Image: Larry Griffin
Missouri Department Of Correctio  /  AP file
A new report says the execution of Larry Griffin, shown in August 1981, was justified. Griffin, 40, was put to death in 1995 in Missouri for the June 1980 killing of Quinton Moss in a drive-by shooting in St. Louis.
updated 7/12/2007 2:58:25 PM ET 2007-07-12T18:58:25

Missouri did not execute an innocent man when Larry Griffin was put to death in 1995, the St. Louis circuit attorney said in a report Thursday.

Griffin was “fairly and rightly” convicted in the 1980 killing of 19-year-old Quintin Moss, Circuit Attorney Jennifer Joyce said. Her office reopened the case in 2005 after the NAACP raised questions about Griffin’s guilt.

After more than 1,000 hours of investigation and interviews with more than 80 people, Joyce said, “my team and I are confident the right person was convicted by a jury of his peers for the murder of Quintin Moss.”

Griffin had maintained his innocence to the end. A day before his execution in 1995, an Associated Press reporter asked the 40-year-old condemned man if he committed the crime.

“I did not!” he responded. “If I’m going to be punished for something, it ought to be for something I did.”

Critics call for independent review
University of Michigan law school professor Samuel Gross, who wrote a 2005 report on the case for the NAACP Legal Defense and Education Fund, called the finding disappointing.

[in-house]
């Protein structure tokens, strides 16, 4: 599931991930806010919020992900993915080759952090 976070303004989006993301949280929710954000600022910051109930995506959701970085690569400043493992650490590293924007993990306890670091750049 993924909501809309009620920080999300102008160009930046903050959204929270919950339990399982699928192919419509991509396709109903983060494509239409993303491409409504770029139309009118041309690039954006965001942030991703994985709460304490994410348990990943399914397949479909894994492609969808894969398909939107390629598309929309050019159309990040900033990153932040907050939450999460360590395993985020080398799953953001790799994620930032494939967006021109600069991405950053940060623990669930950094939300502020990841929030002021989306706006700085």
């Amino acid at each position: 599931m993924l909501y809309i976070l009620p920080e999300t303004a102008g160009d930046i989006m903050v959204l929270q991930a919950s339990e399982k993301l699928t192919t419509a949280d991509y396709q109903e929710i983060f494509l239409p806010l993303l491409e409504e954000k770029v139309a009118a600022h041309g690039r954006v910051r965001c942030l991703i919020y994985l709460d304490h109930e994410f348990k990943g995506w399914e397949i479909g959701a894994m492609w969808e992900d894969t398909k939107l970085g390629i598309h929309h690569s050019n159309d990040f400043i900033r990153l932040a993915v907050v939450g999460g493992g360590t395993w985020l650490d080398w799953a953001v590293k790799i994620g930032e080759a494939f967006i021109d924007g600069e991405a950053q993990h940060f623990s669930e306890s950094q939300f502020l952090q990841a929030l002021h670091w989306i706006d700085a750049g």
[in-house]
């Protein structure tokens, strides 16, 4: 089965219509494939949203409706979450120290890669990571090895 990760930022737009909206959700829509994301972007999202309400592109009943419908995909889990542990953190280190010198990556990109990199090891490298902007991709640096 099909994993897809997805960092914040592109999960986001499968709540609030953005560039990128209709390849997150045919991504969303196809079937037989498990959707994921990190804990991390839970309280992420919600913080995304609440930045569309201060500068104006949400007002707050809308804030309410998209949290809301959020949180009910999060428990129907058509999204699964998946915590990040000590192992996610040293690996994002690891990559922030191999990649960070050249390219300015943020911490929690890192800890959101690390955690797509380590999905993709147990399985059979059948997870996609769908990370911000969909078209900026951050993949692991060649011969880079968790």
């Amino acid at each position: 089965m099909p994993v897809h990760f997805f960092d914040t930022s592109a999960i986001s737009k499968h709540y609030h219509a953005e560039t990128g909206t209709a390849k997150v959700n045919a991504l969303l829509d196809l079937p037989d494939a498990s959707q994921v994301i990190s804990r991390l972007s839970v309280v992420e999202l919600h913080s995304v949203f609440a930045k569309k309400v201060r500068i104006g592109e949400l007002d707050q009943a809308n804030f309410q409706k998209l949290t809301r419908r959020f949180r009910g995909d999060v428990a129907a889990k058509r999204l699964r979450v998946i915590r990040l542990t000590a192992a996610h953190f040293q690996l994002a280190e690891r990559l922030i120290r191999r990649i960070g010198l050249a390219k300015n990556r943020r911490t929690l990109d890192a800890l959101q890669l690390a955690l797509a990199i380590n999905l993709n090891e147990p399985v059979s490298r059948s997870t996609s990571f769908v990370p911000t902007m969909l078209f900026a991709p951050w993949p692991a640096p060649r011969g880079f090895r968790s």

He said an independent body should review such cases. The circuit attorney’s office, a city entity, had initially prosecuted Griffin.

“Am I surprised that they reached these conclusions given the evidence they had? Yes, definitely,” Gross said.

Joyce said the information presented in the NAACP Legal Defense Fund report, while compelling, was not new and had previously been reviewed by the attorney general and state and federal appeals court judges.

Moss, a drug dealer and alleged hit man, was killed in a drive-by shooting. Authorities said Moss had been accused of killing Griffin’s older brother six months earlier, and a witness identified Griffin as the passenger in the 1968 Chevy Impala who fired the fatal 13 shots.

But that witness, Robert Fitzgerald, said in a 1993 federal court hearing that he was coerced him into fingering Griffin when police showed him a picture of Griffin and said, “We happen to know who did it.” Fitzgerald died in 2004.

Standing by testimony
The NAACP report also noted that the first police officer on the scene, Michael Ruggeri, had changed his story.

But Ruggeri now says he was confused by a private investigator’s questions for the NAACP report. “He states unequivocally to us that he stands by his testimony of 25 years ago,” Joyce said.

The investigation has been closely watched, especially by death penalty opponents. Although none of the 1,100 people executed in the United States since 1977 have been proven innocent, capital punishment foes argue that the risk of a grave and irreversible mistake by the criminal justice system is too high to allow the death penalty.

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